UCAT Venn Diagram Practice Questions, Tips & Techniques
Advice & Insight From UCAT Specialists
In this article I will outline how you can tackle Venn diagram questions in the decision-making section of the UCAT. Venn diagrams are usually quite easy to tackle, and you must have come across them in your studies before. Generally, all they involve is looking at the number inside a certain shape. The shape will represent something, and the number is the value. If two shapes overlap, the number in the overlapping section is relevant to both categories.
Interpretation of the simple Venn diagram above:
6 people are only dog owners
4 people are only cat owners
3 people own cats and dog
Overall, 9 people own dogs
Overall, 7 people own cats
In the UCAT, you will either have to interpret Venn diagrams or you will be given a piece of text and the answers will contain different Venn diagrams and you have to say which one represents the text.
Now I will do some worked examples of questions provided by the UCAT consortium from practice test A. Try and work it out on your own first.
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UCAT Venn Diagram Practice Questions
Look at which numbers are sections where there are three or more shapes overlapping: 9, 26, 32, 12. Now add them together to give you 79. A quick way to get the answer instead of adding all the numbers is by just adding up the last digits of the numbers: so 9+6+2+2= 19. So you know that the answer has to end in 9, giving an answer of 79.
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All you need to do in this type of question is interpret the question and use process of elimination to get the correct answer. Read the question first.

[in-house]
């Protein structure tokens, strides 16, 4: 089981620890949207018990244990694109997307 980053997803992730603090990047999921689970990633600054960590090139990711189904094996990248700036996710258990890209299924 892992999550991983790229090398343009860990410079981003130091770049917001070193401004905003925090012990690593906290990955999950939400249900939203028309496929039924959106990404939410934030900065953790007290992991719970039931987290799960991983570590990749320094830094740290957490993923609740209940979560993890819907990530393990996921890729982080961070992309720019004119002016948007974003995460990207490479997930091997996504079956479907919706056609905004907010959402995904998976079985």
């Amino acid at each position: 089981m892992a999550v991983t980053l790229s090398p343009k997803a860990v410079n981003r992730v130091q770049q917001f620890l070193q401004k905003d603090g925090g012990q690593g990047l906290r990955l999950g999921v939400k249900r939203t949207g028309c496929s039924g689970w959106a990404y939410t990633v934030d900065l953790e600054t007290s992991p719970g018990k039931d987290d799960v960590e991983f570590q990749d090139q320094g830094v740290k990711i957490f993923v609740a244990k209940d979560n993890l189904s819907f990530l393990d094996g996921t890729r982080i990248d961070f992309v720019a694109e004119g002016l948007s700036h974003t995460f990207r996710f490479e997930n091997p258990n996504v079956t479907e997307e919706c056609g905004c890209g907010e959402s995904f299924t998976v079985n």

A – This question is saying that everything in the circle, that is not in the parallelogram must overlap with the rectangle or the triangle. This is not true as there are 50 dogs with short fur and over 40 pounds that have neither a loud bark nor spotted fur.
B – Question is saying the number outside the circle and triangle (72) is less than the number outside the rectangle and parallelogram (67). This is not true.
C – The question is saying that the number in the section where the circle and rectangle overlap (6) is equal to the section where the rectangle and the triangle overlap (20). This is not true.
D – The question is saying the number in the circle but not overlapped with the triangle (54) is three times the number where the circle, triangle and parallelogram overlap (18). This is true.
This question is a bit different as it does not involve any numbers. The circles represent sections. The statements give you a scenario that the Venn diagrams must represent. You can try and draw your own Venn diagram and see which one is most similar.
“All humans are mammal” – the human circle must be inside the mammal circle
“All birds lay eggs”. The birds circle must be inside the egg circle. From only the information above, we don’t know if the birds are mammals or not. So, the answer must look like the Venn diagram we drew above, with another circle inside the egg circle. Look at all the answers and see which one resembles what we are looking for. Therefore, the answer must be C. B looks similar too, but this is not the answer as the bird circle must be completely within the egg circle not just overlapping it.
I hope this article has made Venn diagram questions easier to solve. The most important thing to remember are to mind the wording when drawing or interpreting Venn diagram questions. Also, ensure you do not panic when you see a question you don’t understand. Flag, then come back if you have time and try to solve it with a clear mind.